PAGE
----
If you agree with the concept of an FCPA safe harbor provision, please describe what the structure or contours of such a safe harbor provision should be, and how you would implement that provision. Please provide a detailed explanation, based on your current experience as United States Attorney for the Eastern District of New York, of how you would write and implement such a provision.

RESPONSE: The factors outlined in your question are important considerations in all FCPA cases, but I do not believe that a “safe harbor provision” is necessary or desirable.

Members of the business community, practitioners, commentators, and even members of Congress have expressed frustration with the Department of Justice’s failure to publicize declined FCPA prosecutions, even where there is public knowledge that a particular corporation is under investigation. This practice may have several negative effects, including preventing corporations from having clarity about what type of conduct is considered acceptable. Given the Department’s financial incentive to ensure robust application of the FCPA, there is concern that this refusal to publish decline-to-prosecute information is intended to protect the FCPA fine-based revenue source for the Department.

Would you agree or disagree with the statement that FCPA decline-to-prosecute decisions should be made available to the public? If you disagree with this statement, please provide a detailed explanation as to why.

RESPONSE: I agree that the Department should continue to explore ways by which it can responsibly share information while protecting the many sensitive interests that federal, criminal investigations implicate. The Department has a longstanding general practice of refraining from discussing non-public information on matters it has declined to prosecute. This practice is designed to protect ongoing investigations, privacy rights and other interests of uncharged parties, and sensitive, internal law enforcement deliberations. This practice and these considerations apply across the enforcement of all federal criminal laws.

Nevertheless, I must emphasize that the Department does pursue means by which declinations and other information about the decision to prosecute can be responsibly shared with entities or individuals under investigation, the business community, practitioners, commentators, and members of Congress. The United States Attorney’s Manual (USAM) describes situations in which a United States Attorney can exercise discretion to provide notice that an investigation is being closed. See USAM § 9-11.155. Further, in the last two years, the Department has made great efforts to provide more information and transparency in the area of the FCPA, including the publication of A Resource Guide to the U.S. Foreign Corrupt Practices Act (the “Resource Guide”). The Resource Guide, which was written by the Department and the U.S. Securities and Exchange Commission (SEC), provides the public with extensive information about the Department’s FCPA enforcement approach and priorities. It contains a section on declinations and sets out criteria prosecutors consider in declining to bring a prosecution under the FCPA. In addition, the Department responds to opinion requests concerning its enforcement intent about actions that may be perceived as violating the anti-bribery provisions of the FCPA. See Title 15, United States Code, Sections 78dd-l(e) and 78dd-2(f). These opinion letters provide significant additional insight into the Department’s enforcement views, as well as transparency for companies, individuals, and practitioners as to what is acceptable or not.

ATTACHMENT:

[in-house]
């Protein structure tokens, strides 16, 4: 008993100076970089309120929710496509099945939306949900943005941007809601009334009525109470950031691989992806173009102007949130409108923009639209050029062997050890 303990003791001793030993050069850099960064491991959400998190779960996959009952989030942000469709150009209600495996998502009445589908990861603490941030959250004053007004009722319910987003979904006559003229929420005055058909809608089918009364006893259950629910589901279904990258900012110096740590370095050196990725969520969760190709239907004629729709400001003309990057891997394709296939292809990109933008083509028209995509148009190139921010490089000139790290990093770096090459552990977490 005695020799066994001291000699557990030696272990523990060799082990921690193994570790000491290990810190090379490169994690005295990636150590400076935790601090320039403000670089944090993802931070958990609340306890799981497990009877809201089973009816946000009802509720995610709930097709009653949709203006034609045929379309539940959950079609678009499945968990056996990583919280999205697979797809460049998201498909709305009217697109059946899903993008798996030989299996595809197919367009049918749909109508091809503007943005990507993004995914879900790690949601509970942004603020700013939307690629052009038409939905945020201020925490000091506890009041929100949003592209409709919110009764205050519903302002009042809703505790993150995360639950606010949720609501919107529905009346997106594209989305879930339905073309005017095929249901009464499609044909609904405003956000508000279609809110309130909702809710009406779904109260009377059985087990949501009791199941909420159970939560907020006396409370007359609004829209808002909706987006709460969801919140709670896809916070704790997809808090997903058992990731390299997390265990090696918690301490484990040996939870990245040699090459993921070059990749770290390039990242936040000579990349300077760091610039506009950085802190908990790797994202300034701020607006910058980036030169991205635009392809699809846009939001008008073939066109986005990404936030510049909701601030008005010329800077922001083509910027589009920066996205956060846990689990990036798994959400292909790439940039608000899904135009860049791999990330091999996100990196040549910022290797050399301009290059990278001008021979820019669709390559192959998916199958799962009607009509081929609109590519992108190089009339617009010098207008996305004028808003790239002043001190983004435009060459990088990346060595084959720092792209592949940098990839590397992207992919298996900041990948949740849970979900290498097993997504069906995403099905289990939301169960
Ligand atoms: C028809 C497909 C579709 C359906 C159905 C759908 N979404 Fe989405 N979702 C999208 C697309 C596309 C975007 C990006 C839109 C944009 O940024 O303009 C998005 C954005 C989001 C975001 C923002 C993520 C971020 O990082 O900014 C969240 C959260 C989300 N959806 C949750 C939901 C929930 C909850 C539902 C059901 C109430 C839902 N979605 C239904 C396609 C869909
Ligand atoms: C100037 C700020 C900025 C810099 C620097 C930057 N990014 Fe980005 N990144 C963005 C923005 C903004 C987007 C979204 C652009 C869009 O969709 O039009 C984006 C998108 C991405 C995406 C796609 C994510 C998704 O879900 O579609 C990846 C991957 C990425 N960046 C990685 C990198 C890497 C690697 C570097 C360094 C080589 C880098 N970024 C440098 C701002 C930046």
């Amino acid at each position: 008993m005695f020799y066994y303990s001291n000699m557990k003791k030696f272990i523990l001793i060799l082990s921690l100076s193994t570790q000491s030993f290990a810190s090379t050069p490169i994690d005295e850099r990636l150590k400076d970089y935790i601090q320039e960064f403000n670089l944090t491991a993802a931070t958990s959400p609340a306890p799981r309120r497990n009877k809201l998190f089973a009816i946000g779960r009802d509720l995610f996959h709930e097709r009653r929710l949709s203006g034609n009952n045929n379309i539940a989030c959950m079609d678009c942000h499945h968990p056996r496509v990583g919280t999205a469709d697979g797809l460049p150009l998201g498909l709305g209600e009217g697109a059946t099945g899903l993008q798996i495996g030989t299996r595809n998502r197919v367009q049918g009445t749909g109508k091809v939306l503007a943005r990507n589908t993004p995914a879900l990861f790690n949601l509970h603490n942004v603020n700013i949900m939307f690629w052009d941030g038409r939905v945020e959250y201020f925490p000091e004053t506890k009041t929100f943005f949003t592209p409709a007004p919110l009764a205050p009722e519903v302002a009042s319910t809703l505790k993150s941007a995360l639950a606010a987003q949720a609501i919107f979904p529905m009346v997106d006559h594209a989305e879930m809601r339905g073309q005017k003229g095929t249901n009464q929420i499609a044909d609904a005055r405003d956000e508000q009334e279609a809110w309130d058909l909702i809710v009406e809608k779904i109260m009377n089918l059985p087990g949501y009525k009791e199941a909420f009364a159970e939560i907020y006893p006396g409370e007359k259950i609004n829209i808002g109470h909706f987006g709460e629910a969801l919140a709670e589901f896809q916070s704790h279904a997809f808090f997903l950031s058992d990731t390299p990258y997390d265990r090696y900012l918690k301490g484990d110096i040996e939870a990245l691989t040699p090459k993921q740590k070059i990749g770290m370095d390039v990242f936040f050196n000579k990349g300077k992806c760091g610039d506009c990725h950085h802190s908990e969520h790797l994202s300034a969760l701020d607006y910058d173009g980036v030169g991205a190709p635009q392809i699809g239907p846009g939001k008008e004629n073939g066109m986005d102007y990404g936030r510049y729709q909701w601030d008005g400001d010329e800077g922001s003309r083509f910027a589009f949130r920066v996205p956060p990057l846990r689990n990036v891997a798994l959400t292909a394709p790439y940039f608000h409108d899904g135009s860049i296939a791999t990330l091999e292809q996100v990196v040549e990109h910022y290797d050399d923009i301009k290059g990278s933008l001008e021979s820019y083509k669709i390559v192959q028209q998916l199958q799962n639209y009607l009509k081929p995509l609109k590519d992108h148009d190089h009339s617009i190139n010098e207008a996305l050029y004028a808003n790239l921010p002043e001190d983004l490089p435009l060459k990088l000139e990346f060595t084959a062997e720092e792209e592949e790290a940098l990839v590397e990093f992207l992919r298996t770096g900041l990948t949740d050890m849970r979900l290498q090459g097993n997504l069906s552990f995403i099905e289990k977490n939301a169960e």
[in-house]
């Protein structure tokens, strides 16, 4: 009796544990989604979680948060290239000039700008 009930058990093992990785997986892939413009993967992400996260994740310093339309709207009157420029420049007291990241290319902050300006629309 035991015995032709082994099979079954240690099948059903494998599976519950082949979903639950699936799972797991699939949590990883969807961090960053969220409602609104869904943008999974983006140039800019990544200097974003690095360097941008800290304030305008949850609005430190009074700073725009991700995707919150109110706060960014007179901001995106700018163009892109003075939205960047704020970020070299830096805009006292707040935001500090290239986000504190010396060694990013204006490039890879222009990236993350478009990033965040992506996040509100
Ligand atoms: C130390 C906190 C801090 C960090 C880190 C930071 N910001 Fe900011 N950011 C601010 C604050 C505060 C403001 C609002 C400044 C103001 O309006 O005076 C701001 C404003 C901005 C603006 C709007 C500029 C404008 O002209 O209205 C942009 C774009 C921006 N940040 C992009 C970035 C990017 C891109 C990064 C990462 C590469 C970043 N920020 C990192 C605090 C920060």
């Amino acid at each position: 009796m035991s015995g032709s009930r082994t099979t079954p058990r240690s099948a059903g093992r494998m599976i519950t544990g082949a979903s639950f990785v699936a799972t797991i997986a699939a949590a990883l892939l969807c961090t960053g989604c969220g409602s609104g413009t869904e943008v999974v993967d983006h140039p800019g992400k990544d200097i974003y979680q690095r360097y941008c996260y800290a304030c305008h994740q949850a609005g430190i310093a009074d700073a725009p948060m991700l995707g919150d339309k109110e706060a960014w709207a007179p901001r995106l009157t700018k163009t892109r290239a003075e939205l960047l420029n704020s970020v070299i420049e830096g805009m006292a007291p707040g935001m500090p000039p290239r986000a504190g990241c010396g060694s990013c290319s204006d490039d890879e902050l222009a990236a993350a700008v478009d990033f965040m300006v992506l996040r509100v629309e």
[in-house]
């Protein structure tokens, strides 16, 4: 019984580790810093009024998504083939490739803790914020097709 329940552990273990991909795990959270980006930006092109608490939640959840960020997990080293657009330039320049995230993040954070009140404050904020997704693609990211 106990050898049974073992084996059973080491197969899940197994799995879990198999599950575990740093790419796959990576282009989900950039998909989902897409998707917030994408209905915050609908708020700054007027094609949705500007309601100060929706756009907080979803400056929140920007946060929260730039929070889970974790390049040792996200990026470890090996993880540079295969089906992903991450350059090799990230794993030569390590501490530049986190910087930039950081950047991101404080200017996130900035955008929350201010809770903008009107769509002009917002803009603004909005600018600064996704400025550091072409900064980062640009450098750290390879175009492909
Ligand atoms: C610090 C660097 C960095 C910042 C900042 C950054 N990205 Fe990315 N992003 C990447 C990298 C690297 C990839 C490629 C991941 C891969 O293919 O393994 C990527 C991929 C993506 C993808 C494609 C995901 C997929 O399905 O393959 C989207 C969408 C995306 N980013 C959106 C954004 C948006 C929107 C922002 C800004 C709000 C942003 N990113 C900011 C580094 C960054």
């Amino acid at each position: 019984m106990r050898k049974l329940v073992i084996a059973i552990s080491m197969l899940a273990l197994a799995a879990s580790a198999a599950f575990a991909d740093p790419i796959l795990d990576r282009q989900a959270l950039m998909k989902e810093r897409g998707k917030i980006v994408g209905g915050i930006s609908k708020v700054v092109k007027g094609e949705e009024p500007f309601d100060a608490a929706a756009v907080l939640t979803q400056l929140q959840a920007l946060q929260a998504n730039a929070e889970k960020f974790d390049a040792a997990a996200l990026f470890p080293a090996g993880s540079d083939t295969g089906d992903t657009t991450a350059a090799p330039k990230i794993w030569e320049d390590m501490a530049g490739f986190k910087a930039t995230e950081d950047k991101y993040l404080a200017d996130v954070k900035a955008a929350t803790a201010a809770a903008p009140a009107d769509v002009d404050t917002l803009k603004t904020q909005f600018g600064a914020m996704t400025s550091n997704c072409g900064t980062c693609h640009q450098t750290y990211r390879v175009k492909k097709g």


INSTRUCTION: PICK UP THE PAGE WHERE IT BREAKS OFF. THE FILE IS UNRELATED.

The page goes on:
Before you are confirmed to serve as the next Attorney General, will you or will you not commit to publishing information about the FCPA cases that the Department has decided not to pursue or prosecute? If you will not commit to publishing this information, please provide a detailed explanation as to why.

RESPONSE: I will commit to continuing the Department’s practice of actively pursuing and implementing means by which declinations and other information about the decision to prosecute, or not, can be responsibly and appropriately shared. As detailed in my answer to the preceding question, the United States Attorney’s Manual already provides a mechanism to provide notice that an investigation is being closed. I also commit to continuing the Department’s recent efforts to provide more information and transparency, as it did by publishing the Resource Guide.